Over the last few years there has been an increase in the number of database as a service (DBaaS) offerings that have entered the market place. IaaS providers like Amazon have released solutions such as RDS that automates database administration tasks in the area of scaling, replication, failover, backups, and more. There are a number of companies offering automation around NoSQL databases like Hadoop, MongoDB, Redis, Memcache, and numerous other database technologies.
The Cloud Management layer of the Software Defined Data Center is where the flexibility of the SDDC is translated into tangible benefits for the business constituents of the virtualized data center, the private clouds, the hybrid clouds and the public clouds. Without a robust Cloud Management layer, the IT Operations flexibility of the SDDC cannot translate into the relevant level of Business Agility for the business.
While at Interop I participated in a Tech Field Day event where Spirent was talking about their new Axon product as well as the possibility of usage of Blitz.io. It was an interesting discussion but gave me some food for thought. As we move to cloud scale apps based on platforms such as Pivotal (EMC World was just down the street), OpenShift, and others, we need a way to test those applications at scale. Spirent and Ixia provide these tools, but would they be used in this new model.
At EMCworld 2013, one of the big stories was Pivotal and it’s importance to the EMC2 family and the future of computing. Pivotal is geared to provide the next generation of computing. According to EMC2 have gone past the Client-Server style to a scale-out, scale-up, big data, fast data Internet of Things form of computing. The real question however, is how can we move traditional business critical applications to this new model, or should we? Is there migration path one can take?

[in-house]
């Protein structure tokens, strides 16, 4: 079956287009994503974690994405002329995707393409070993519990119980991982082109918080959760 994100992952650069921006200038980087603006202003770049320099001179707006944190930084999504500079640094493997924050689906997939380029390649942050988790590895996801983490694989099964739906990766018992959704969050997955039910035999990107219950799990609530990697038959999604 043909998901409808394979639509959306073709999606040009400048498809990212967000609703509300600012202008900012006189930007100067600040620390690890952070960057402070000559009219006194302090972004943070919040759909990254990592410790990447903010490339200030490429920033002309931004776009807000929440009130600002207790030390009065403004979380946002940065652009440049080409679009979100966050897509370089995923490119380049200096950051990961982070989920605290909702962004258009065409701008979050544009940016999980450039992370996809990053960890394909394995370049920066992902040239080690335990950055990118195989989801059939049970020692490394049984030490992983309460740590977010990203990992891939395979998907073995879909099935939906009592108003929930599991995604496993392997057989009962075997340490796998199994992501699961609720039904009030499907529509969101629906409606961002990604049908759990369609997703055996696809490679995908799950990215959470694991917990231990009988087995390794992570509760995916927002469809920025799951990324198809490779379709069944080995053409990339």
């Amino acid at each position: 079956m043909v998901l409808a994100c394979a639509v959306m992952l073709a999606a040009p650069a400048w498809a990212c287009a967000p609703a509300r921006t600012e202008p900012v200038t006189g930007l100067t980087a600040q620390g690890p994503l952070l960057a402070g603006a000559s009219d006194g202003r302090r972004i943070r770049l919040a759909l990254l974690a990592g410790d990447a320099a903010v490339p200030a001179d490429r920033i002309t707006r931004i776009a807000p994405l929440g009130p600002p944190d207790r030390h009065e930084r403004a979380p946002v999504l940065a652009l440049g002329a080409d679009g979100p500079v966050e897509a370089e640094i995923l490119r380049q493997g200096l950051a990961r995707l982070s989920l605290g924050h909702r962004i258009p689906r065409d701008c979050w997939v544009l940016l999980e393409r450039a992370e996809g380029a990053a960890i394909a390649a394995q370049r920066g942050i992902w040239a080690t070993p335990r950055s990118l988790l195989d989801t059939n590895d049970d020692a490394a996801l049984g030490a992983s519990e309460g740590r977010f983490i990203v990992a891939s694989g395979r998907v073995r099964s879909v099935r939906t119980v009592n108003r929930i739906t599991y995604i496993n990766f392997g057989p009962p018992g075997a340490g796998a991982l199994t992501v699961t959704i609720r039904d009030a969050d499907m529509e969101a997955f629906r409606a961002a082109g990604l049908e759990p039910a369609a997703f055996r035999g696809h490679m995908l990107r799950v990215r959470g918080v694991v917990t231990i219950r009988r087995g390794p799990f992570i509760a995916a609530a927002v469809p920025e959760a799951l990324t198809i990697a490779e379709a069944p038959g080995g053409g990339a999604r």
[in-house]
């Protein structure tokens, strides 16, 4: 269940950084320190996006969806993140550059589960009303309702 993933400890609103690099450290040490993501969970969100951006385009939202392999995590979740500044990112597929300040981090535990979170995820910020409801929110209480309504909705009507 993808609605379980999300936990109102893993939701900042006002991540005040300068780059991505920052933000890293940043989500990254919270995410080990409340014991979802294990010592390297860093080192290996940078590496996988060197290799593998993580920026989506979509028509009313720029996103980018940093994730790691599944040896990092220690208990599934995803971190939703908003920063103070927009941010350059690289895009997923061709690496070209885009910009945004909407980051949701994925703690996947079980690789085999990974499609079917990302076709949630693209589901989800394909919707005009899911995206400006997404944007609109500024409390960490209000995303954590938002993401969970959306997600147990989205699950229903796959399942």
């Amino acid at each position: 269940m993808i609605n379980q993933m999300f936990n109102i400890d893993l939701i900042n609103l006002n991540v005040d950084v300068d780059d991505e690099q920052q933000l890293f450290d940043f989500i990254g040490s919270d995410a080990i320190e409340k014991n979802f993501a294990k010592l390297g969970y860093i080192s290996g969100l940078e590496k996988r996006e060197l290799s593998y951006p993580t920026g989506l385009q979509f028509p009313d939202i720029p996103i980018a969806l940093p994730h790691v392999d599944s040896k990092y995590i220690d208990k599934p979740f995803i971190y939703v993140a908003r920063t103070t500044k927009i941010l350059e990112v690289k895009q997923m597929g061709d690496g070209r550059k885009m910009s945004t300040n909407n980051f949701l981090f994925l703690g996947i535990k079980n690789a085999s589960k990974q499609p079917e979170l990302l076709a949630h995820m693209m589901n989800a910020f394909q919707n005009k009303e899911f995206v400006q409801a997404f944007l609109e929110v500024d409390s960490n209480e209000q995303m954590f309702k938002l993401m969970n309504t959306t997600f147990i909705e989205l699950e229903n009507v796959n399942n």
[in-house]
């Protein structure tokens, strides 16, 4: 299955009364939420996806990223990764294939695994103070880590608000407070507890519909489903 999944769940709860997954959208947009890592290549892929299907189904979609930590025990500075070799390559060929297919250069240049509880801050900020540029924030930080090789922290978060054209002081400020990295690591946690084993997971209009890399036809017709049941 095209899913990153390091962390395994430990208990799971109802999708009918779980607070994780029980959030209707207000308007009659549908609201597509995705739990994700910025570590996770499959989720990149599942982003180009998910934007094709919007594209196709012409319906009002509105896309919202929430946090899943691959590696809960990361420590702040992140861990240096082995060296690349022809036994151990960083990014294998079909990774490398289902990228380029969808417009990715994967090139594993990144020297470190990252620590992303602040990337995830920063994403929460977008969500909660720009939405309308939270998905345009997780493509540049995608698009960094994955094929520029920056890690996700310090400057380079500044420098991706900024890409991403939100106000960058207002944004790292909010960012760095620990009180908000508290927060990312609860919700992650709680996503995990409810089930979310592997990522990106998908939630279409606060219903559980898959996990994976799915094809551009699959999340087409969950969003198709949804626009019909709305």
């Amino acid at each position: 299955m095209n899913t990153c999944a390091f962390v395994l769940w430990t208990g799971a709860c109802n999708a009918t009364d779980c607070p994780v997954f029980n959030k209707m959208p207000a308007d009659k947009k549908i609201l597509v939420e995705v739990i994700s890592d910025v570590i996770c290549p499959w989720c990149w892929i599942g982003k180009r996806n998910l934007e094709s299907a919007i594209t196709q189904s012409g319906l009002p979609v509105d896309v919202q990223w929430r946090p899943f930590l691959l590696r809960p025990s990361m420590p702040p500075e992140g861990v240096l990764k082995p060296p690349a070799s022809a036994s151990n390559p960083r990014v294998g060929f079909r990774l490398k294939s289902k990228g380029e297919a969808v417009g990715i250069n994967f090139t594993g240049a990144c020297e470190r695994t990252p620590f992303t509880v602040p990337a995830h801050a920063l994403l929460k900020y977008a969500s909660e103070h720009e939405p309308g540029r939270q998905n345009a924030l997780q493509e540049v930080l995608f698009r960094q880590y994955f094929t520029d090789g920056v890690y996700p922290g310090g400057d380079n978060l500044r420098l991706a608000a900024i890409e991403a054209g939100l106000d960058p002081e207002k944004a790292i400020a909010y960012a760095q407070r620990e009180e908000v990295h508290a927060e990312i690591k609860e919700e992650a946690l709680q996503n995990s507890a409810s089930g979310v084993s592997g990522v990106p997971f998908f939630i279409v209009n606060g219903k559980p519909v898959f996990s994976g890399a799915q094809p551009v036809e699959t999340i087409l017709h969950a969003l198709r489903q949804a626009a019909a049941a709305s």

We recently had a conversation with DataStax regarding their DataStax Enterprise product, which got us to thinking a little about the nature of Big Data and Cloud. DataStax is the company behind the Open Source Cassandra NoSQL database. It provides technical direction and the majority of committers to the Apache Cassandra project.
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The Virtualization Practice has released a major update to its Application Performance Management for Virtualization and Cloud White paper. This paper covers both Application Performance Management for custom developed applications (DevOps), and Application Performance Management for every application (purchased and custom developed) in production (AppOpps).
Customers’s using PaaS Cloud offerings like Heroku are clearly reliant upon both Heroku and partnering monitoring vendors like New Relic to provide complete information about PaaS Cloud Application Performance. Being fully transparent in this regard is likely to prove to be both a technical and a business challenges for the PaaS cloud vendors.
The software defined data center has the potential to expand the control plane well outside of anyone’s control by the simple fact that we do not yet have a unified control mechanism for disparate hardware (networking, storage, and compute), for disparate hypervisors (vSphere, KVM, Xen, Hyper-V), new types of hypervisors (storage and networking), and new ideas at managing SDDC at scale.
The next evolution of virtualization is the Software Defined Data Center or SDDC and it is quickly becoming the next logical step in the continued evolution of cloud technology that will give you the ability to run legacy enterprise applications as well as the other cloud services. In my opinion you could also define Software Defined Data Center as a converged datacenter so to speak. My friend and colleague, Edward Haletky wrote a great post on SDDC and data protection, which raised this question. How the heck to we recover SDDC?